While it's too early to tell what the room in San Francisco would look like, Vancouver's InSite program is on the upper floor of a low-rise building in a downtown neighborhood where drug users shoot up in the open.

The site, exempt from federal drug laws so users can visit without fear of arrest, has 12 private booths where addicts inject drugs such as heroin, cocaine or crystal. They can use equipment and techniques provided by the staff, and then relax with a cup of coffee or get medical attention in the “chill out” room where they are observed, said program coordinator Sarah Evans.

“It looks kind of like a hair salon,” Evans said of the bustling space. “If we were a restaurant, we would be making a profit.”

While 800 overdoses have occurred on the premises, none resulted in death because of the medical supervision provided at InSite, said Thomas Kerr, a University of British Columbia researcher who has extensively studied the program. His research also has shown an increase in addicts seeking drug treatment and a decrease in abandoned syringes, needle-sharing, drug-related crime and other problems since the clinic opened, he said.

The results indicate the idea is worth replicating, despite the criticism it may attract, Kerr said.

“I prefer the approach of the Vancouver Police Department, which was: 'We don't like the idea of this, but let's look at the evidence and at the end of three years we will tell you either this is something we can support or it's something we can't support,”' he said.

Temple University law professor Scott Burris told the audience at Thursday's forum that a supervised injection room would seem to run afoul of federal drug possession laws and a state statute that makes it illegal to operate a crack house or any place where drugs are used, but only if the police and federal agents enforce them.

He cited as an example California's medical marijuana law, which has allowed pot dispensaries to flourish but at the risk of being raided by federal authorities.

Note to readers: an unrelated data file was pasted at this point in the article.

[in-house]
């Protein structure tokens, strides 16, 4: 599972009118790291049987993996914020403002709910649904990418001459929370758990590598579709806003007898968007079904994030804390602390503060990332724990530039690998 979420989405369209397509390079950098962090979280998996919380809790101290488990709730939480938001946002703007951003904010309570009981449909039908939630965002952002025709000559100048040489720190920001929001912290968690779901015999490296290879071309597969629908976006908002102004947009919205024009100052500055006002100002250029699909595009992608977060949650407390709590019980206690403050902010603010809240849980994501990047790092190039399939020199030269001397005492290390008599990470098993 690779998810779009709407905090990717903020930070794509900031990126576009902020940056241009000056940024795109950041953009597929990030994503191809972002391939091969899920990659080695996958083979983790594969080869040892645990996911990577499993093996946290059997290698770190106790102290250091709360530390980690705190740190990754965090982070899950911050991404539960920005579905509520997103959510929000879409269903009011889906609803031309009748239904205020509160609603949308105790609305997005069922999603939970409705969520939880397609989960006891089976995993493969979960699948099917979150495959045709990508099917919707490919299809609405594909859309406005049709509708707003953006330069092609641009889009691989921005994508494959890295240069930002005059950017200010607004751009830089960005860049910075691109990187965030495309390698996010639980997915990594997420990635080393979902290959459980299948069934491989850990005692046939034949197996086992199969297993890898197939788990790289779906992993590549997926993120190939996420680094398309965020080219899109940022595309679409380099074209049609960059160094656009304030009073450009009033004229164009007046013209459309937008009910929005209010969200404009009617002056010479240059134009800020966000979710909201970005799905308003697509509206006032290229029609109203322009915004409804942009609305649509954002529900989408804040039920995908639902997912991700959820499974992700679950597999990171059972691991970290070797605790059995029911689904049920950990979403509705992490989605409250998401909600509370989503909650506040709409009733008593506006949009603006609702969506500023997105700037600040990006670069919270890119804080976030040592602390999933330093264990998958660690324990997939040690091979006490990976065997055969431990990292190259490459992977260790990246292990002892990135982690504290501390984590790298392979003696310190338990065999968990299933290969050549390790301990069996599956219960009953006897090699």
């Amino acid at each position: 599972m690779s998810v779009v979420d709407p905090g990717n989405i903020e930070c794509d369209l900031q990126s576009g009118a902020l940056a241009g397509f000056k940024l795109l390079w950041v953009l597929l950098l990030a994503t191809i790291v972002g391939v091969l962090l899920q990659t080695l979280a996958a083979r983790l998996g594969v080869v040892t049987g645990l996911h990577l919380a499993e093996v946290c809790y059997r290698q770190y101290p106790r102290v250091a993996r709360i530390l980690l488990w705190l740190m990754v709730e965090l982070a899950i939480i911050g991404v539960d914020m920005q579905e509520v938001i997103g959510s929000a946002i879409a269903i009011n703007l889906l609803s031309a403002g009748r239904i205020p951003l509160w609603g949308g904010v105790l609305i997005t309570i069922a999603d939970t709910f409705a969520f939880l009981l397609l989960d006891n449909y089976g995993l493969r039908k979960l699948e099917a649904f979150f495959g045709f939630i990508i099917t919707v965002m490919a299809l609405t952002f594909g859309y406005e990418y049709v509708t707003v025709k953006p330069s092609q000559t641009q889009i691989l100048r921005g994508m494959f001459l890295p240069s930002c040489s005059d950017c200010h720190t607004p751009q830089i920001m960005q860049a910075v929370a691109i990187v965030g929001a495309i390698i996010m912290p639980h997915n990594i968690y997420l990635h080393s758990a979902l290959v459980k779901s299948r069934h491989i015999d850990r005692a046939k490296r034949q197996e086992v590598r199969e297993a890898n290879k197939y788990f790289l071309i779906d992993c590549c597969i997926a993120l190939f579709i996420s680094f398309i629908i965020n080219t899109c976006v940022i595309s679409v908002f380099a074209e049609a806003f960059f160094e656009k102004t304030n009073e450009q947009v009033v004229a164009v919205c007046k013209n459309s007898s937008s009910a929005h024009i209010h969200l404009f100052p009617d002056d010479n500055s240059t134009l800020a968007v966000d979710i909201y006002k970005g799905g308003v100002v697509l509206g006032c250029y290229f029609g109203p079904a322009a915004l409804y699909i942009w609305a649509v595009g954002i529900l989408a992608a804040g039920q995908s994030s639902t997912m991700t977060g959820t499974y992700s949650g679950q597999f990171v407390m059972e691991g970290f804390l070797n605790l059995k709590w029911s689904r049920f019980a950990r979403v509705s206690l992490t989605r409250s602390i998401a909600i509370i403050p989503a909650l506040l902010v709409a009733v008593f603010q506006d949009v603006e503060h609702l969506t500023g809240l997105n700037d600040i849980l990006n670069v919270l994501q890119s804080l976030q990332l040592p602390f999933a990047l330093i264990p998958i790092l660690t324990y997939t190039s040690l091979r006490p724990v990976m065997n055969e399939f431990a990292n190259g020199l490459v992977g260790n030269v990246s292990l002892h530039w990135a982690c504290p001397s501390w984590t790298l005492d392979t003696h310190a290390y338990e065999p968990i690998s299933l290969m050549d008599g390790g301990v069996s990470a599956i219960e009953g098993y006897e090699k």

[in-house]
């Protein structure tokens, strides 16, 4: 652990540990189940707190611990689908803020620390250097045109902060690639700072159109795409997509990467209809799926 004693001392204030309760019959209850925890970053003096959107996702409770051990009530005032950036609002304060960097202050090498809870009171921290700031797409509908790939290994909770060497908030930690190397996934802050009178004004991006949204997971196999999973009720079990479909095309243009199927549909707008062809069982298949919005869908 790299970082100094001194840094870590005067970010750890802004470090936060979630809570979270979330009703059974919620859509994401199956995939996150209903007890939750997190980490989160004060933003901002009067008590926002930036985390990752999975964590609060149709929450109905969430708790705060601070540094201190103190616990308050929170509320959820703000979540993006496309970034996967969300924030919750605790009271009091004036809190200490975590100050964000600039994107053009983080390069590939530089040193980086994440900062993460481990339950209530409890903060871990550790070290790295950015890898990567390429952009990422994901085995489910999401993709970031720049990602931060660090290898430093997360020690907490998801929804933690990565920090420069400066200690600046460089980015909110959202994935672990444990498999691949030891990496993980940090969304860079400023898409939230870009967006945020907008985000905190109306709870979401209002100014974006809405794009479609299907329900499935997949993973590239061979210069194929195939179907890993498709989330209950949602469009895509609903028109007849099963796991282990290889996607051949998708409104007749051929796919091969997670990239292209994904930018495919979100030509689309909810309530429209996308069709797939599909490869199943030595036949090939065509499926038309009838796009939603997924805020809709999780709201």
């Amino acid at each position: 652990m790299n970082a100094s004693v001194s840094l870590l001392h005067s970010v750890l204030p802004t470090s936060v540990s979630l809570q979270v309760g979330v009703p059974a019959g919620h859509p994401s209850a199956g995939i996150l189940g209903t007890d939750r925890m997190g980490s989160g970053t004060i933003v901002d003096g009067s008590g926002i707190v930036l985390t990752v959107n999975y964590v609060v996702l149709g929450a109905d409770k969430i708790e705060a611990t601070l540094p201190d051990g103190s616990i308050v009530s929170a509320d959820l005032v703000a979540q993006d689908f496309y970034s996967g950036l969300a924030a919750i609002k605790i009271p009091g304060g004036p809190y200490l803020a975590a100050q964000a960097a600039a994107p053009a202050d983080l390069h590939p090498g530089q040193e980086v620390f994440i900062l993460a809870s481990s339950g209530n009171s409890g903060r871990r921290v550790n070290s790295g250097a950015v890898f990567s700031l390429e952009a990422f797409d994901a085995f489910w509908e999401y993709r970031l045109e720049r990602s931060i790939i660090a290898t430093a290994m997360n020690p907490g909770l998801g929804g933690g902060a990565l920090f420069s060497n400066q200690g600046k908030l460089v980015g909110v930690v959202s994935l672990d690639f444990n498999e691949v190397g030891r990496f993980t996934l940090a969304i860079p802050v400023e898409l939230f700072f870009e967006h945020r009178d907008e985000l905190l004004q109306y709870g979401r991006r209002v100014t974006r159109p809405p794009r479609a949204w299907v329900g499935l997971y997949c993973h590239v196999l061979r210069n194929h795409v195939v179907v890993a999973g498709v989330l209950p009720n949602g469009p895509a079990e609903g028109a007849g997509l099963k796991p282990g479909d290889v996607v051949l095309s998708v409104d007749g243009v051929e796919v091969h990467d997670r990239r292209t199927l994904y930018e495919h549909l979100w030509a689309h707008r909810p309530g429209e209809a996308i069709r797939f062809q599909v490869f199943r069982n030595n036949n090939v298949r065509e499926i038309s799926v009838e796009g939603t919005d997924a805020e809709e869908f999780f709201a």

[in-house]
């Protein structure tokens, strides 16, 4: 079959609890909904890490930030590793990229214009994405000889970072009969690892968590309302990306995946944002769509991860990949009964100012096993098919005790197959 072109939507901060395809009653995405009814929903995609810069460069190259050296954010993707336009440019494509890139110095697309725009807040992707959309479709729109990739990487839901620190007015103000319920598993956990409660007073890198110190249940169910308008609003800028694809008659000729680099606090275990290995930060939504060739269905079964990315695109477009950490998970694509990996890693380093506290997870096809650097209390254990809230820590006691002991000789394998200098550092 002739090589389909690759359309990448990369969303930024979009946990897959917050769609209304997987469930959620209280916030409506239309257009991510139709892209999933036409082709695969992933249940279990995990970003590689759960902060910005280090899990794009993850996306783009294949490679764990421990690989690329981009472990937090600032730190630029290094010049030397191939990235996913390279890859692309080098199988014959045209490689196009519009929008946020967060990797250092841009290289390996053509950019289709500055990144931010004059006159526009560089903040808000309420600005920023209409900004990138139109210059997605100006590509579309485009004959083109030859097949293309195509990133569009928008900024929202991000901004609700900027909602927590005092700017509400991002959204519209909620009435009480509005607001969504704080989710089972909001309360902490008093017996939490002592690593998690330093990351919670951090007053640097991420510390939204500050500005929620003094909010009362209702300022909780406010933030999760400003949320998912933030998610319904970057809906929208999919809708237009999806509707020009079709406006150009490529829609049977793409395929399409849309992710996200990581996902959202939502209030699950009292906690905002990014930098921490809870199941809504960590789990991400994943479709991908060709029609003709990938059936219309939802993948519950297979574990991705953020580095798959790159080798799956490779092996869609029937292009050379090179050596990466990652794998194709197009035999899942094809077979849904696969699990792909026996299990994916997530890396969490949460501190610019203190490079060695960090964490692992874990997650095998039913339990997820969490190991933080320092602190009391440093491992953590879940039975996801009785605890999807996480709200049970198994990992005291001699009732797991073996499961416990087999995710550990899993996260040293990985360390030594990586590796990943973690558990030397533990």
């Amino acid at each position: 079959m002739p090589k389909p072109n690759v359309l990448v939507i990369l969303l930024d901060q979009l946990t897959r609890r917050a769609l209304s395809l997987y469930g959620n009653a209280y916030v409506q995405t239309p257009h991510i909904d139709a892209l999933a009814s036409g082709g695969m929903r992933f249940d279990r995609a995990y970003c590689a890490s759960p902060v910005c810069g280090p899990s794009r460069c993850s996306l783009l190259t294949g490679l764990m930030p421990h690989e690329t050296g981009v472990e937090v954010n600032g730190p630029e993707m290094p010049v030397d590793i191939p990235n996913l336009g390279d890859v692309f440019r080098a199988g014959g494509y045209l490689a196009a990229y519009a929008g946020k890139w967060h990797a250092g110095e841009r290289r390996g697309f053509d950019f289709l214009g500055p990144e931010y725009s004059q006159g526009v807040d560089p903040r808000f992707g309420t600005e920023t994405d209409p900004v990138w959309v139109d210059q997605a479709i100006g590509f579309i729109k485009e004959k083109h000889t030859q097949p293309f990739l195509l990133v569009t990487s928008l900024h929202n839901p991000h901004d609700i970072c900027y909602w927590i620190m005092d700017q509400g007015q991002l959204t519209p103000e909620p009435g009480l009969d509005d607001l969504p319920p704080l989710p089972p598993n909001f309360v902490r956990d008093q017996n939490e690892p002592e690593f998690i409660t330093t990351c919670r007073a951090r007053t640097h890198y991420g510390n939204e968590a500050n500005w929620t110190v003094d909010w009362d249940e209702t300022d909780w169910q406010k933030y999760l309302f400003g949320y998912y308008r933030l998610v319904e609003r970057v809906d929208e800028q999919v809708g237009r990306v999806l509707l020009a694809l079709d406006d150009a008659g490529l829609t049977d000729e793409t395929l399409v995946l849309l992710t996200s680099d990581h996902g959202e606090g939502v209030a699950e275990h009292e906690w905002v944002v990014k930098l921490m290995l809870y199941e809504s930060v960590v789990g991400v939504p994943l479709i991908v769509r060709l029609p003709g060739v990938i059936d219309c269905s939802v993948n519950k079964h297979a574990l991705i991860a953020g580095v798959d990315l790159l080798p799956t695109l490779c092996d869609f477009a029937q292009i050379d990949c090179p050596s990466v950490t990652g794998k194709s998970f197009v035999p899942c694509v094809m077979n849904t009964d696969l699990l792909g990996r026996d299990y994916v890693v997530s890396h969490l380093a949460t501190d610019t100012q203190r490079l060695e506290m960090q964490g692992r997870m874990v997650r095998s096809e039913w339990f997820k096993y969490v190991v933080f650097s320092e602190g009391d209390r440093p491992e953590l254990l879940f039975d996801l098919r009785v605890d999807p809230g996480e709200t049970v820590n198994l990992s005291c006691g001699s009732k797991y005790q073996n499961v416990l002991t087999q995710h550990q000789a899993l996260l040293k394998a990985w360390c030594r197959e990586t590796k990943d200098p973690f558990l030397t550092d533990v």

“The law isn't a barrier,” Burris said. “The issue of whether it's legal doesn't come up until somebody is arrested.”


http://www.cbsnews.com/stories/2007/...Health_3384063
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Old 10-19-2007, 01:16 PM
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Default Re: San Fran Mulls Drug Injection Center

Quote:
City health officials took steps Thursday toward opening the nation's first legal safe-injection room, where addicts could shoot up heroin, cocaine and other drugs under the supervision of nurses.
It SHOULD remind the reader that these will be "taxpayer-paid nurses" in a "taxpayer-paid safe-injection room"...:

Let's all watch the property values plummet for everything in a 5-mile radius...
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Old 10-19-2007, 01:36 PM
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Default Re: San Fran Mulls Drug Injection Center

If this came as a first step in an over-all plan to decriminalize all narcotics across the board, I would be in favor of it. But it is another flash in the pan attempt at sticking ye old finger in the dike.
Our government (our tax dollars) should have no business involving The 'war on drugs'.
If everything from marijuana and Tylenol 3 to cocaine, heroin and opium (legally administered for hemorrhoid surgery) was decriminalized (and 'unschedualed' [you wouldn't need a prescription] this moment,
the street price of any of those drugs would reach about 2 percent by sunrise tomorrow morning. (Paraphrasing a statement from an article by William F. Buckley in which he listed existing documentation on the price/projected price of illegal drugs

This does not show my liberal side but my libertarian view of how things should be. Liberals have some ideas about helping mankind; Republicans have ideas about making mankind better; Libertarians just want to be left alone (regulation wise and tax wise).
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Old 10-19-2007, 01:41 PM
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Default Re: San Fran Mulls Drug Injection Center

Quote:
Originally Posted by cnredd View Post
It SHOULD remind the reader that these will be "taxpayer-paid nurses" in a "taxpayer-paid safe-injection room"...:

Let's all watch the property values plummet for everything in a 5-mile radius...
The tax paying part of it is what bothers me. Here in San Fran, I already get taxed OVER 50% of my income to pay for stupid crap like this.

You know why injection drug use is dangerous and people die from it? Ask Darwin.